Ontario’s government should provide fewer services and charge more for them according to a line-by-line review of the province’s books commissioned by Premier Doug Ford. It recommends selling off Crown assets, consolidating health and other arm’s-length agencies while introducing means-testing for programs.
The review by auditing firm Ernst & Young will serve as part of a road map for the Ford government to find places to cut spending and find so-called efficiencies, according to Treasury Board president Peter Bethlenfalvy. The report is the latest move by Ontario’s nearly three-month-old Progressive Conservative government to focus on attacking the province’s ballooning debt, which the document said was driven partly by a dramatic rise in health and education spending over the past 15 years of Liberal government.
Finance Minister Vic Fedeli announced last Friday that a commission of inquiry headed by former British Columbia premier Gordon Campbell found that Ontario’s deficit this year has ballooned to $15-billion, largely because of a change in accounting standards long demanded by the province’s Auditor-General. On Monday, Mr. Ford said he would strike a special committee of the legislature to investigate the province’s finances under his Liberal predecessor.
“Faced with this challenge, it would be irresponsible not to act,” Mr. Bethlenfalvy told reporters at Queen’s Park on Tuesday. With the risks of a recession triggered by a trade war or a possible failure of talks to renew the North American free-trade agreement, he said the government is looking to move quickly.
“We’re one bad turn in NAFTA or one global recession away from some real challenges, so it’s incumbent on this government to provide the quality of services that Ontario expects but at a better price point,” Mr. Bethlenfalvy said.
The far-ranging review, which is not considered an audit, provided a number of recommendations the Ford government is considering that could substantially alter how Ontario provides services to its citizens. Along with moving toward providing more digital-only services at Service Ontario and charging higher fees to cover the full cost of government programs – such as at provincial parks or in the court system – the report also suggests that the government should consider selling off part or all of each of its provincial Crown corporations.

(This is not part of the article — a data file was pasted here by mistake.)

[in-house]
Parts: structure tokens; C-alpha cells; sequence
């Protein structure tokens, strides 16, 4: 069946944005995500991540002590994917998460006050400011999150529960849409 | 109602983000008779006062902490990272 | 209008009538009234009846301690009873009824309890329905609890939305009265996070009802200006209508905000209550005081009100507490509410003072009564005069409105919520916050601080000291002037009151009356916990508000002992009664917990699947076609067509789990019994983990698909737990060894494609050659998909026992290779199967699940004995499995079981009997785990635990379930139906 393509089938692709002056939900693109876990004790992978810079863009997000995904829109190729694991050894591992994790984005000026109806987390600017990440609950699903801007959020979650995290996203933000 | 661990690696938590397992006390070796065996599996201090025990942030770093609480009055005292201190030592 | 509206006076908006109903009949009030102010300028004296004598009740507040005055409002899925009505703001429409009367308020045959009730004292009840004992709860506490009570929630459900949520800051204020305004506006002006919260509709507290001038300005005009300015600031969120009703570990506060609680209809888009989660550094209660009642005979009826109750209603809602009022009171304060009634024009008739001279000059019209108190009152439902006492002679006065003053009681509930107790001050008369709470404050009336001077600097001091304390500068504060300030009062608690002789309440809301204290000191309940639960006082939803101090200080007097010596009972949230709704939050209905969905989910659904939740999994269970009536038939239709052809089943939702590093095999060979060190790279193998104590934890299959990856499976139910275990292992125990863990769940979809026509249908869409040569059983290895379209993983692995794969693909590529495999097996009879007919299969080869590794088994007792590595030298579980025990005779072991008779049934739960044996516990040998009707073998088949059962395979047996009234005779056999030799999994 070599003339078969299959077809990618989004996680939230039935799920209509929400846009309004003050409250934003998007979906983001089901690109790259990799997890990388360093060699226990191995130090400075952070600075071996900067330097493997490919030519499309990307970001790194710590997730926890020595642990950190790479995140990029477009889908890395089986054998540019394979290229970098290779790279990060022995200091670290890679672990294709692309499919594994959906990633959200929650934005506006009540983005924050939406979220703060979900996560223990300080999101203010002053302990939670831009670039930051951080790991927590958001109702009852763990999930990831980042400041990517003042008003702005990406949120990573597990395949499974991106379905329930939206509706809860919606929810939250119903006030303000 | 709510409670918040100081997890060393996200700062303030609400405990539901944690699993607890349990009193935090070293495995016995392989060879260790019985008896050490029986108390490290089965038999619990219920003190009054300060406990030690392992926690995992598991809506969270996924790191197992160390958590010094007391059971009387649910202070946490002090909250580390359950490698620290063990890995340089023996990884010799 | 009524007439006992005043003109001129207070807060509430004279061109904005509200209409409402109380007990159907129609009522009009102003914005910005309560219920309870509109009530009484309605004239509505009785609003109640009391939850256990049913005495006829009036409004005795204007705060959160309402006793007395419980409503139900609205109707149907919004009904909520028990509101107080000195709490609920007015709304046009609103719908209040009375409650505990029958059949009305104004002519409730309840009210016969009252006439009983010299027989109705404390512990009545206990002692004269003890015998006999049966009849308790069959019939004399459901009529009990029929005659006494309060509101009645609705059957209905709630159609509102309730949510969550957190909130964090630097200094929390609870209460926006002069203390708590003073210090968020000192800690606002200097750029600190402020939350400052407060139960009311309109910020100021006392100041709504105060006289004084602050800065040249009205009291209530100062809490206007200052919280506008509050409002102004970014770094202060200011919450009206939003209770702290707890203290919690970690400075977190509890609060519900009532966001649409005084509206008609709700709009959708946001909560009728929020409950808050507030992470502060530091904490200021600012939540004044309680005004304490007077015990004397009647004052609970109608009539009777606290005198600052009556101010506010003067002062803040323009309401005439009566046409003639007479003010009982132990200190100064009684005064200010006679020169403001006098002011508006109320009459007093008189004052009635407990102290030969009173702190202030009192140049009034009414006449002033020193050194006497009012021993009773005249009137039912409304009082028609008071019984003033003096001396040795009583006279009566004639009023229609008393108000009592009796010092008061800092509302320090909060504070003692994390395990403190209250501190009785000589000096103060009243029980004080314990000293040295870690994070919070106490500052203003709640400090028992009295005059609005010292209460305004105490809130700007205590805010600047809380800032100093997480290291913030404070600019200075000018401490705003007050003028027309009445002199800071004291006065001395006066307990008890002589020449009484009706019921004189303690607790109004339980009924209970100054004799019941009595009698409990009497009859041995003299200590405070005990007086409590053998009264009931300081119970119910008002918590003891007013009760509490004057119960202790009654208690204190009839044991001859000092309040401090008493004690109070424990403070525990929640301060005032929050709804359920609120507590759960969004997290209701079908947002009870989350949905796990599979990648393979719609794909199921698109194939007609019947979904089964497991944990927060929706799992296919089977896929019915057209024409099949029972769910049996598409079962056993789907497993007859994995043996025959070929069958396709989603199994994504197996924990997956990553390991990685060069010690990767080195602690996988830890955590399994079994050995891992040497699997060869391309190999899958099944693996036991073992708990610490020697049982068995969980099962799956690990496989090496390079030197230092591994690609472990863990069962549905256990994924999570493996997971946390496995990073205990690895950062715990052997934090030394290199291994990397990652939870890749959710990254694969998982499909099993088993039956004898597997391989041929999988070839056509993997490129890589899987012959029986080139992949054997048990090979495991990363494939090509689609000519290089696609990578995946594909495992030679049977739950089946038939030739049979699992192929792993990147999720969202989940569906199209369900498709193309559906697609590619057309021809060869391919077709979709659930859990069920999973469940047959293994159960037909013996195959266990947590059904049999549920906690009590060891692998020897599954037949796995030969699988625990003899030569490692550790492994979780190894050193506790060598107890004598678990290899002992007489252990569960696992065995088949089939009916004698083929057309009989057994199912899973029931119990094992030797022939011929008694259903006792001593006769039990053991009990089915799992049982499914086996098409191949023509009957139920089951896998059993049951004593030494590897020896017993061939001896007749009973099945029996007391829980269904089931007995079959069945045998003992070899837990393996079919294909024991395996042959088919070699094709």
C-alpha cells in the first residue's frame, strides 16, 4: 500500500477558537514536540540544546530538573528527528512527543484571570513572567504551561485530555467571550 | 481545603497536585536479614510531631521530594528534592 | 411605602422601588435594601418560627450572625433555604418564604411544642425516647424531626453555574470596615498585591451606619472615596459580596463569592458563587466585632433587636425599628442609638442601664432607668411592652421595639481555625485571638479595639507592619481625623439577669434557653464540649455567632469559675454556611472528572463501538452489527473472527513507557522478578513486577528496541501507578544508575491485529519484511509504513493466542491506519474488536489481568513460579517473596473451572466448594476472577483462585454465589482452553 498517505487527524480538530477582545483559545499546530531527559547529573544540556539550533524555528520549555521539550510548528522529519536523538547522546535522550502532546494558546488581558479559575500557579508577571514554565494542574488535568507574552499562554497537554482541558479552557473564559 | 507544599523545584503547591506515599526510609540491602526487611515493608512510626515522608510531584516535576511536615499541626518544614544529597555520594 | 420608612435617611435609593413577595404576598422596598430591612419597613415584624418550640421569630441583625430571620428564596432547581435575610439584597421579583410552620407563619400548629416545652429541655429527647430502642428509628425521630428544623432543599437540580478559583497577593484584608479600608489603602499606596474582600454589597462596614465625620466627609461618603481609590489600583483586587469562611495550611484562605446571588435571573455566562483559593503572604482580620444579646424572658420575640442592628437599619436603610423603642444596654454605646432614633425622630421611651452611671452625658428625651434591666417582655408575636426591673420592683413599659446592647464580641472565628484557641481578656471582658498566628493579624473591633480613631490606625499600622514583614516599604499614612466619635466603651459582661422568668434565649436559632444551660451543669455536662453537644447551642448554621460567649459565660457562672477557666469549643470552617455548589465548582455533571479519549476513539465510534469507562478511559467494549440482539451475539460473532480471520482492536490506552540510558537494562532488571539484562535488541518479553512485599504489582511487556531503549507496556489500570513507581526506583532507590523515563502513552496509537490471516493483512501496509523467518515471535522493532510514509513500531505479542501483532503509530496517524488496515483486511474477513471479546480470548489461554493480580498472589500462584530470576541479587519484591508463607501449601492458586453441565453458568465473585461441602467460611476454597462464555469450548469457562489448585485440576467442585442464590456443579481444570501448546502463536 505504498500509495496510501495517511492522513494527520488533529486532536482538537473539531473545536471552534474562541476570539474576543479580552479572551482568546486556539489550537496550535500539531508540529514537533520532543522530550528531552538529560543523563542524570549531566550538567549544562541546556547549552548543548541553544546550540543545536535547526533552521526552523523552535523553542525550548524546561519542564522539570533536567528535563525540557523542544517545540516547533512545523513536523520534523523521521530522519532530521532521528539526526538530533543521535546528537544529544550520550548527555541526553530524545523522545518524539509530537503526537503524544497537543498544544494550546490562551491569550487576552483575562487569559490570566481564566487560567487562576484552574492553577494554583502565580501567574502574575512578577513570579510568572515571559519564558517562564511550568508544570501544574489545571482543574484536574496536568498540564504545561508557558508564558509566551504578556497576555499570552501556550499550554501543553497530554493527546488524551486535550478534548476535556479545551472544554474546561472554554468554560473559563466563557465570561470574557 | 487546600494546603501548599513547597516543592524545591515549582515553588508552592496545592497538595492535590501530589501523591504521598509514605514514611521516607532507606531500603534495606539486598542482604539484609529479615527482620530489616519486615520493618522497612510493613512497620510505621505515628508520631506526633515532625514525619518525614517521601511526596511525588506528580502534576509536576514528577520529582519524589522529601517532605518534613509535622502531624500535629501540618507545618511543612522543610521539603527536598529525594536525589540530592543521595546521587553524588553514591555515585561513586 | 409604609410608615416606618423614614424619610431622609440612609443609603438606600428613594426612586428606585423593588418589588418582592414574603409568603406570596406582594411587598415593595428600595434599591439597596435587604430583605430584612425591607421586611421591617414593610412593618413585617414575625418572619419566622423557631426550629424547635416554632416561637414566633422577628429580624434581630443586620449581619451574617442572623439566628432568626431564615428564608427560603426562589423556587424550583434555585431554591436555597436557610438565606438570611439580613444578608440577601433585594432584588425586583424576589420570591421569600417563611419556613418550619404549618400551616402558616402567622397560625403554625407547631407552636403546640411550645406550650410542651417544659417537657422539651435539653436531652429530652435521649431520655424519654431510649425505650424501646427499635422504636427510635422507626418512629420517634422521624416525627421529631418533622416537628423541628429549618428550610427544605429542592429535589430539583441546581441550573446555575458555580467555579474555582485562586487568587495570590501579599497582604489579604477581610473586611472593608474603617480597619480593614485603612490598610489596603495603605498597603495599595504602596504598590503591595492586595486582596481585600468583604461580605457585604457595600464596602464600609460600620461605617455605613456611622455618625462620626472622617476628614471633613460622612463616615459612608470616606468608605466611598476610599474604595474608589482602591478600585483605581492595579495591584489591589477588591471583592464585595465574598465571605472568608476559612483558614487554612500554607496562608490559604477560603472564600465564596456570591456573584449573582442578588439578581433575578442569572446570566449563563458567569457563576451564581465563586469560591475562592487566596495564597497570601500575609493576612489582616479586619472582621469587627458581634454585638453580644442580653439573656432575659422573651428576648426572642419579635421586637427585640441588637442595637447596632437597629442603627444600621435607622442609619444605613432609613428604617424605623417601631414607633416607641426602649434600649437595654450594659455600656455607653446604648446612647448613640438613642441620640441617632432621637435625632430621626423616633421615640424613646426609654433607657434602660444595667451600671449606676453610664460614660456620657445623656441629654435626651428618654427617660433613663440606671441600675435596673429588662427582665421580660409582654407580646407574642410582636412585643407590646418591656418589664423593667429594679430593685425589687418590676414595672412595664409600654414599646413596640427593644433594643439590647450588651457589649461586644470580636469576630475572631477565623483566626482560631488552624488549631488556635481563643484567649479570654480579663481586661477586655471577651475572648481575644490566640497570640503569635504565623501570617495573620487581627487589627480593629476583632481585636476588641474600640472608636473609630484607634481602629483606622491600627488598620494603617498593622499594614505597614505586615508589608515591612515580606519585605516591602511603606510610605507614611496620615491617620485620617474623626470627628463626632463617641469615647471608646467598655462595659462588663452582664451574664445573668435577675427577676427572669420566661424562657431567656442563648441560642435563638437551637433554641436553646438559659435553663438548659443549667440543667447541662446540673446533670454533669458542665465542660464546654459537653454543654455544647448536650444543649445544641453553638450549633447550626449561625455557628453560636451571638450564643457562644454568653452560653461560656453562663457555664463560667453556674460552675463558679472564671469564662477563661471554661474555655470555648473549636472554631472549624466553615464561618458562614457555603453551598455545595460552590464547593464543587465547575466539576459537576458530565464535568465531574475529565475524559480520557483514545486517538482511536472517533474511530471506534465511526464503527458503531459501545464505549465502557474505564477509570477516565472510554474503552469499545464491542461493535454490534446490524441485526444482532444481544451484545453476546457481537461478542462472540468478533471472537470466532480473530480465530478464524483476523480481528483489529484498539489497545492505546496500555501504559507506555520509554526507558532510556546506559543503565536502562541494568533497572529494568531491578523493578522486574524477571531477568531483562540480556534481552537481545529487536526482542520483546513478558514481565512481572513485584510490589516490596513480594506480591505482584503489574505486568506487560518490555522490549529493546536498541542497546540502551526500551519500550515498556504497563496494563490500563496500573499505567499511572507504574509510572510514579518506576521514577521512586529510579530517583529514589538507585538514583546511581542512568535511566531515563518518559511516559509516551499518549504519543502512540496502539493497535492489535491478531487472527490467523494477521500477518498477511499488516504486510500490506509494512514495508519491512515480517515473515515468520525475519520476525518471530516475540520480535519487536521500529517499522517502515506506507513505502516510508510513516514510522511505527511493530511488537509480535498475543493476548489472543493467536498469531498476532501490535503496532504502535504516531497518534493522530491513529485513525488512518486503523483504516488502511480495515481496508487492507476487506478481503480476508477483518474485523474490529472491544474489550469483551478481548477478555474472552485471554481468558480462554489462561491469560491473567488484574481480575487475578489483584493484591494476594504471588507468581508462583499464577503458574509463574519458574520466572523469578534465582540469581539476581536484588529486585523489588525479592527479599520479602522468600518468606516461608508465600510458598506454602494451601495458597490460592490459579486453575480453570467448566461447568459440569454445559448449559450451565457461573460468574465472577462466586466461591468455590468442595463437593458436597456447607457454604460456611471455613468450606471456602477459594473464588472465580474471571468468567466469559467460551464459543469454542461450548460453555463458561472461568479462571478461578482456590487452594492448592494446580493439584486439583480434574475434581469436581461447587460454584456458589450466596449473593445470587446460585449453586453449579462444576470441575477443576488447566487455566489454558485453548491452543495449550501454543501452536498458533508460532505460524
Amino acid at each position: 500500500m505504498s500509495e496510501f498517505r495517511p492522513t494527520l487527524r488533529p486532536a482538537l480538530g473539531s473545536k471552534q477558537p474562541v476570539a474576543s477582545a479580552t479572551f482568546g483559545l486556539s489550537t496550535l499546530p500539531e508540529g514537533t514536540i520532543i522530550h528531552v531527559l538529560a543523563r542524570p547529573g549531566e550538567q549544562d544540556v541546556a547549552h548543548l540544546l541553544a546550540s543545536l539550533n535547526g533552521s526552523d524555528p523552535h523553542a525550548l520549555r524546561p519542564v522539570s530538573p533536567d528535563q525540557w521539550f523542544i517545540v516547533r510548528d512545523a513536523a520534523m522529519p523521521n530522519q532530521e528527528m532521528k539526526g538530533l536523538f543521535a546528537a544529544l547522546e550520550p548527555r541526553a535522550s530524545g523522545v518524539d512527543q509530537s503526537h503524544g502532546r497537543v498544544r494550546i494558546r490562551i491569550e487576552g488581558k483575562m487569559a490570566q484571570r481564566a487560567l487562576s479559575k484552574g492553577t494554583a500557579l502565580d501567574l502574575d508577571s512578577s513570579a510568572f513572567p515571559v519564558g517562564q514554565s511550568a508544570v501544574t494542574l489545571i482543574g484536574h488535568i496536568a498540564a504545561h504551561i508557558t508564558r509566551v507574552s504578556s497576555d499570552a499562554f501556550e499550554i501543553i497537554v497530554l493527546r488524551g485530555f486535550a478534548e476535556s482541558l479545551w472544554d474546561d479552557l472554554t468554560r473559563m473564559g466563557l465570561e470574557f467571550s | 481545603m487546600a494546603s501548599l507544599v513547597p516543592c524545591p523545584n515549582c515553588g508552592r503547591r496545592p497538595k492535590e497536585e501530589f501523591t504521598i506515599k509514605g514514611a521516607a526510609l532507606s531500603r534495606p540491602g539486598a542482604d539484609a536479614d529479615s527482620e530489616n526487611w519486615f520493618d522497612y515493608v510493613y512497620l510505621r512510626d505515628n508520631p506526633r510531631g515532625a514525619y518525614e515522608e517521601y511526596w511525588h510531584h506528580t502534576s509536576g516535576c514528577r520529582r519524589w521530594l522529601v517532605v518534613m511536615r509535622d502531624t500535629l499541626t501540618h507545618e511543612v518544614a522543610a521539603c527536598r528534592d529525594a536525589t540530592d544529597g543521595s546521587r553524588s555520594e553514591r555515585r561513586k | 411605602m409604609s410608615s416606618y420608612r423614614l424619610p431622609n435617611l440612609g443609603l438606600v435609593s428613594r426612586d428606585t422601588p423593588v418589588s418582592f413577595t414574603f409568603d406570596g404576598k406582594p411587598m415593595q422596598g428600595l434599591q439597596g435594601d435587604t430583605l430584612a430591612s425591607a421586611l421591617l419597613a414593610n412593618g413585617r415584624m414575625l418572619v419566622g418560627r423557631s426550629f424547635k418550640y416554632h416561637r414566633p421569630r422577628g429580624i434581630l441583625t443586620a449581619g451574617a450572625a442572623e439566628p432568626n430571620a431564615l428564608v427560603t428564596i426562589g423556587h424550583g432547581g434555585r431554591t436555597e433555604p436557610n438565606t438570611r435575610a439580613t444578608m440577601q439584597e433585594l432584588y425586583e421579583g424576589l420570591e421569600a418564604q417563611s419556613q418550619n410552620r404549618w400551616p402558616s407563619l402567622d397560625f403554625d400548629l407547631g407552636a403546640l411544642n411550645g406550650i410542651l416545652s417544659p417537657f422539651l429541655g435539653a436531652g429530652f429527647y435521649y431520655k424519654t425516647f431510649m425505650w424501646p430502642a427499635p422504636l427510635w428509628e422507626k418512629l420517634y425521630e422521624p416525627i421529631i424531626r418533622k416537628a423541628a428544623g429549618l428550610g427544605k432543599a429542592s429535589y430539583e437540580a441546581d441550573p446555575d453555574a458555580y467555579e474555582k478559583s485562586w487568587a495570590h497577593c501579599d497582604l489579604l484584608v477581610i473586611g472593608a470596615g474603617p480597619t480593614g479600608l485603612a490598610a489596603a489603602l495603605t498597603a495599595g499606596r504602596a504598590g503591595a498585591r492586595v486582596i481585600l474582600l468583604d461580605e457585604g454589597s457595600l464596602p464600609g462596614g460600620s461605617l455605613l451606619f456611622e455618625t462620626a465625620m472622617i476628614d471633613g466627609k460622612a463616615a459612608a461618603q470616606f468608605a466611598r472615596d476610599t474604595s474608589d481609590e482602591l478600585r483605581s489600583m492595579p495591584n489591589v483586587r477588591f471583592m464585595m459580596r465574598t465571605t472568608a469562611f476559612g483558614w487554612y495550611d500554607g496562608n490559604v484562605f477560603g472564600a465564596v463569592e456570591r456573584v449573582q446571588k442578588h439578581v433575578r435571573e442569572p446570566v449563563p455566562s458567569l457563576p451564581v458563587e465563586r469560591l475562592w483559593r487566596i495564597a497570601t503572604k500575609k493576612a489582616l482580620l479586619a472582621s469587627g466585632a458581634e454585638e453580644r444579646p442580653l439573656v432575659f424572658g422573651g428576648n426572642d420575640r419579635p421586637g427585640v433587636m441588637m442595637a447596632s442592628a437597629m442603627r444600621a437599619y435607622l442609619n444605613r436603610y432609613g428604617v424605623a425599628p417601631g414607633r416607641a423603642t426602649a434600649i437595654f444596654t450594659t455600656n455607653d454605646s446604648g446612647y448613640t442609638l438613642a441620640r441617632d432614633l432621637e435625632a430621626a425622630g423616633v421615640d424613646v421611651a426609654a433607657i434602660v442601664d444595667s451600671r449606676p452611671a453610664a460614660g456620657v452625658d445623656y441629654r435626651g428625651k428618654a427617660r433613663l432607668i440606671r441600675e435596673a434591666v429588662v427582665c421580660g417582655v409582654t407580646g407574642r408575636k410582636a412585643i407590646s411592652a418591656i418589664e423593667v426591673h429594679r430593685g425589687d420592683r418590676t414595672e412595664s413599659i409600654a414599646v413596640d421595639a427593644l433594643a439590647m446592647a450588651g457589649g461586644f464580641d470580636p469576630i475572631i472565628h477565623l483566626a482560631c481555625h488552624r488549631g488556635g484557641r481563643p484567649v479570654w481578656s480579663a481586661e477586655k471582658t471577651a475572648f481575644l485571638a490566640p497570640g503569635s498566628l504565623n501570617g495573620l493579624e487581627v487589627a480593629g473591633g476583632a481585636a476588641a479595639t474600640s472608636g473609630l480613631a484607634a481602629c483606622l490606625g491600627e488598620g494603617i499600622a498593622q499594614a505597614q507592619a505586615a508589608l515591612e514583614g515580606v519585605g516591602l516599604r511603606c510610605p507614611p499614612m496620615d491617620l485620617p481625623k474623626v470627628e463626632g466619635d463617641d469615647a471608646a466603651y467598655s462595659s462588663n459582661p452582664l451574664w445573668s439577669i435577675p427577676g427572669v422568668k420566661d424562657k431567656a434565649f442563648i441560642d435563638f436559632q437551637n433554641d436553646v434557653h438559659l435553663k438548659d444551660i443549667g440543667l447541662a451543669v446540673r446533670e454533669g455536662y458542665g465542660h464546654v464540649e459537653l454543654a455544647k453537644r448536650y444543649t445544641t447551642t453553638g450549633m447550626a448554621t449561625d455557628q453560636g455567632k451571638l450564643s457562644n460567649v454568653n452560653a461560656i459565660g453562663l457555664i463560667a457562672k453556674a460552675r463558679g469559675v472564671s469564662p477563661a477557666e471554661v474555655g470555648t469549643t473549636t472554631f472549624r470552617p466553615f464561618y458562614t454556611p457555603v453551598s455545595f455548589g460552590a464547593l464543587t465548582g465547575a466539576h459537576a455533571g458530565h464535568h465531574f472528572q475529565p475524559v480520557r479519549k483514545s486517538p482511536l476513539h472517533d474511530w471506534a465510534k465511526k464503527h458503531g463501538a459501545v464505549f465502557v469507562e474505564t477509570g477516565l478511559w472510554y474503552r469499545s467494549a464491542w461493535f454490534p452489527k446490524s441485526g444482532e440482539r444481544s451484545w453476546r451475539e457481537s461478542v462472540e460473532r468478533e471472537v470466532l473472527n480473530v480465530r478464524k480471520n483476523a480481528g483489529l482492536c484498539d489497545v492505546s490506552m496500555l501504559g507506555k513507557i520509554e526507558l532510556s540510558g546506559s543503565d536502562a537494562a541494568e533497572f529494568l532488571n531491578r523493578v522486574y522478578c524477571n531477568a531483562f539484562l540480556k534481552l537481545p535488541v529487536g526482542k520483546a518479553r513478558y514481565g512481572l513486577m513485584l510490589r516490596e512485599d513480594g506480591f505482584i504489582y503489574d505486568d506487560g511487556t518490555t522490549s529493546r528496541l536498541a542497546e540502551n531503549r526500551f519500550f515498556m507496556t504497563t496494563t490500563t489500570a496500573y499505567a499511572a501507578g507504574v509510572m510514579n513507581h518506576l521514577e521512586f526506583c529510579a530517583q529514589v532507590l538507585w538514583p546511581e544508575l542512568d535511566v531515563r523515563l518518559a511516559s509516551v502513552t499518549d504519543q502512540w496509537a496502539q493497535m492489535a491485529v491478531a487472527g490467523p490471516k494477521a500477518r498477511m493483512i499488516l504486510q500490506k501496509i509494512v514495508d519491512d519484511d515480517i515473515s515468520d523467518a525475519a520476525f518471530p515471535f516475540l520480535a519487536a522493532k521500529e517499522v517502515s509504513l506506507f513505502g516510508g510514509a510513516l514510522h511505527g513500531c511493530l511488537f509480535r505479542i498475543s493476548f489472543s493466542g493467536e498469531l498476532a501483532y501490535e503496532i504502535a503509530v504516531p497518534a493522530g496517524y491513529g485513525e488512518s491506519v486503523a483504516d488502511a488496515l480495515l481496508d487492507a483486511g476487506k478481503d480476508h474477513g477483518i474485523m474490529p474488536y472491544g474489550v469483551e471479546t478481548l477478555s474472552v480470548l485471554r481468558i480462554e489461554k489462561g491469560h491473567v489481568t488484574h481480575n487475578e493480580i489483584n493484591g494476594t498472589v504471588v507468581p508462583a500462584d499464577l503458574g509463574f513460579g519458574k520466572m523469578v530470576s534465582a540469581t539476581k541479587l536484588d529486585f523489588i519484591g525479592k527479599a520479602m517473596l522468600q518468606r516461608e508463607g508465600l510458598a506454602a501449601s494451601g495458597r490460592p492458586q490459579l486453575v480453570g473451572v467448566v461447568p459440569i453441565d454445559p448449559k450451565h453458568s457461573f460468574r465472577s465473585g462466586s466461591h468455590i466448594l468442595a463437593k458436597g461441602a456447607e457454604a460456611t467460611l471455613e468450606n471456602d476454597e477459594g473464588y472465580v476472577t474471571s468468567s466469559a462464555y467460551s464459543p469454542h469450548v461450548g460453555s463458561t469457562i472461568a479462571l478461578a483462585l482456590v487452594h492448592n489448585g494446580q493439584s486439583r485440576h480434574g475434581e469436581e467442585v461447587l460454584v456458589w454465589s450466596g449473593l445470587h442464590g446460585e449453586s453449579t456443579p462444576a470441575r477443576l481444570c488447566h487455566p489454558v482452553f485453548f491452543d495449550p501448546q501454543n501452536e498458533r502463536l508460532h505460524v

The sale of the government-owned businesses, including the Liquor Control Board of Ontario, Ontario Power Generation and the Ontario Lottery and Gaming Corp., could provide a short-term cash infusion for the government.
“Pursuing any of the ideas … would be just the beginning of a process to achieve a fundamental shift in government towards a focus on the delivery of services based on their efficient price,” the report says. “It is clear that taking decisive action is the only way forward to put Ontario on a sustainable fiscal footing.”
While Mr. Ford has promised that no jobs will be slashed in his search for lower spending, unions and other critics have warned they are ready to fight any looming cuts.
Warren (Smokey) Thomas, the president of the Ontario Public Service Employees Union, said in a statement that Ernst & Young’s review shows the government plans to make deep cuts to the public sector and to privatize assets. “Ford’s fiscal approach could result in the most abysmal government failure we’ve seen to-date,” he said, adding he’s “ready for the storm ahead.”
New Democrat MPP Sarah Singh said the Official Opposition was worried about the report’s recommendations. “This government is committed to making deep cuts. We’re not sure where those cuts are going to be, whether in health care or education, but I think they are really setting the stage to make those cuts,” she said.
The review found that most savings are outside of the Ontario Public Service, the body of bureaucrats and employees who report directly to Queen’s Park, and are instead in the broader provincial government, including schools, hospitals and social services. More than 82 per cent of the province’s spending goes to those arm’s-length bodies.
According to a review by the province’s Financial Accountability Office, Ontario has the second-lowest per-capita spending among provinces. Ontario’s spending is nearly the lowest in all categories, except education. The province also has the lowest per-capita revenues. One way to help balance the budget, according to the Ernst & Young review, would be for the Ford government to demand higher transfer payments from Ottawa aimed at "recovering the accurate level of federal funding owed.”